Hurricane Laura rapidly intensified into a major hurricane during the overnight hours. At 8:00 a.m. EDT on Wednesday the center of Hurricane Laura was located at latitude 26.4°N and longitude 91.4°W which put it about 280 miles (450 km) south-southeast of Lake Charles, Louisiana. Laura was moving toward the northwest at 15 m.p.h. (24 km/h). The maximum sustained wind speed was 115 m.p.h. (185 km/h) and there were wind gusts to 140 m.p.h. (225 km/h). The minimum surface pressure was 963 mb.
A Hurricane Warning was in effect for the portion of the coast from San Luis, Pass, Texas to Intracoastal City, Lousiana. Tropical Storm Warnings were in effect for the portions of the coast from Sargent, Texas to San Luis Pass and from Intracoastal City to the Mouth of the Mississippi River.
Hurricane Laura strengthened rapidly over the warm water in the Central Gulf of Mexico during the overnight hours. An eye with a diameter of 30 miles (50 km) formed at the center of Laura. A ring of strong thunderstorms surrounded the eye and the strongest winds were occurring in that ring of storms. Bands of showers and thunderstorms were revolving around the core of Hurricane Laura. Storms near the core were generating strong upper level divergence which was pumping large quantities of mass away from the hurricane in all directions. The removal of mass allowed the surface pressure to decrease quickly, which caused Laura to rapidly intensify.
The size of the circulation around Hurricane Laura also increased during the overnight hours. Winds to hurricane force extended out 70 miles (110 km) from the center of circulation). Winds to tropical storm force extended out 175 miles (280 km) from the center. The Hurricane Intensity Index (HII) for Hurricane Laura was 20.6. The Hurricane Size Index (HSI) was 19.1 and the Hurricane Wind Intensity Size Index (HWISI) was 39.7. Hurricane Laura was capable of causing widespread major damage.
Hurricane Laura will continue to move through an environment favorable for intensification today. Laura will move over water where the Sea Surface Temperature is near 30°C. It will move through a region where the upper level winds are weak and there will little vertical wind shear. Hurricane Laura could strengthen to Category 4 on the Saffir-Simpson Scale. When Hurricane Laura approaches the coast it will get closer to an upper level trough over Texas and Oklahoma. The trough will produce southwesterly winds which will blow toward the top of Laura. Those winds will cause some vertical wind shear and Hurricane Laura could start to weaken just before it makes landfall.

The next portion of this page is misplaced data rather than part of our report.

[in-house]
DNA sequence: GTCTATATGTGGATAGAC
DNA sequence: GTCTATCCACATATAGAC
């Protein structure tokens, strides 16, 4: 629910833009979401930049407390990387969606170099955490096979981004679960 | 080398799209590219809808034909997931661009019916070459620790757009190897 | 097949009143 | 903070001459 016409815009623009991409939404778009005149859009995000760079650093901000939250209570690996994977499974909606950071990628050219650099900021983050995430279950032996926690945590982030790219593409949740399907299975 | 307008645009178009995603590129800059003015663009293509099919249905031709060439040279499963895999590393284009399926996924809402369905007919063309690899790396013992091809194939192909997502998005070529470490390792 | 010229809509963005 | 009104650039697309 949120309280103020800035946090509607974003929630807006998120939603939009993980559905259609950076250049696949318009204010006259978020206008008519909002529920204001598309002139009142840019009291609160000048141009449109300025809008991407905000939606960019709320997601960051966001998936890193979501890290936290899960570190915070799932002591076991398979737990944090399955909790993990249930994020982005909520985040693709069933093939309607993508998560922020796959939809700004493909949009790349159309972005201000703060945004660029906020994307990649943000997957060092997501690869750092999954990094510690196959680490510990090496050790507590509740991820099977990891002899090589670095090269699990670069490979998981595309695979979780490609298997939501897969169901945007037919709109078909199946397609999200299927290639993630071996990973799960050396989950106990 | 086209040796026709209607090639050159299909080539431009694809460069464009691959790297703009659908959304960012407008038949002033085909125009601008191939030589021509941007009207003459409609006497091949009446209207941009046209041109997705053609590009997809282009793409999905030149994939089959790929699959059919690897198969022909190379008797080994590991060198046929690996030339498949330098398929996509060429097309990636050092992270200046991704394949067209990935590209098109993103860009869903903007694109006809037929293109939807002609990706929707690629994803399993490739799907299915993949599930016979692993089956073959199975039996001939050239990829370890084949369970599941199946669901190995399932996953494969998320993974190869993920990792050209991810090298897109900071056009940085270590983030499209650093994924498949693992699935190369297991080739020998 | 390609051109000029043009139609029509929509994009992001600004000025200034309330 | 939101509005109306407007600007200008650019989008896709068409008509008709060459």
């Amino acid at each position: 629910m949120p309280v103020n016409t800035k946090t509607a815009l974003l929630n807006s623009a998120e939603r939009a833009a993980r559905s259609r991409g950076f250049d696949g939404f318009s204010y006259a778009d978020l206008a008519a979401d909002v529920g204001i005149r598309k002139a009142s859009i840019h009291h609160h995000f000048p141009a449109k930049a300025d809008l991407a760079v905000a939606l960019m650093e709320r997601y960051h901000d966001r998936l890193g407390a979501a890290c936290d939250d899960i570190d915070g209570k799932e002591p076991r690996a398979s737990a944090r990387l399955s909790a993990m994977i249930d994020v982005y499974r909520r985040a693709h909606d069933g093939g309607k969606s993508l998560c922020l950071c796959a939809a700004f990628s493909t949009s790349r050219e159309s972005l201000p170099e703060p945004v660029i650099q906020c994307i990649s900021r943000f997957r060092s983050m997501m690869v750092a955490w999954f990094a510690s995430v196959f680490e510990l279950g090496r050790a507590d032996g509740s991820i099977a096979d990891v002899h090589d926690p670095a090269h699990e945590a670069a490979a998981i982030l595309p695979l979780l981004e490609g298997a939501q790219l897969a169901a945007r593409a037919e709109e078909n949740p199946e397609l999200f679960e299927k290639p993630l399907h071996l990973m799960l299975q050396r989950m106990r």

Hurricane Laura will move around the western end of a subtropical high pressure system that extends from the Atlantic Ocean over the Gulf of Mexico. Laura will move toward the north-northwest as it approaches the western end of the high. On its anticipated track Hurricane Laura will make landfall near the border between Louisiana and Texas tonight.
Hurricane Laura will be capable of causing major damage over western Louisiana and eastern Texas. Strong winds could cause widespread power outages. Wind blowing water toward the coast will cause a storm surge of 10 to 15 feet (3 to 5 meters) near and to the east of where the center makes landfall. Laura will drop locally heavy rain when it moves inland and flash floods could occur in some locations.
The wind speed in Hurricane Laura will be similar to the winds in Hurricane Harvey when Harvery made landfall on the coast of Texas in 2017. Laura will be bigger than Harvey was. The winds in Hurricane Laura could be stronger than the winds were in Hurricane Rita when Rita hit the same area in 2005. However, Rita had intensified to Category 5 on the Saffir-Simpson Scale, but it was weakening when it made landfall. Laura will not be as big as Rita was in 2005.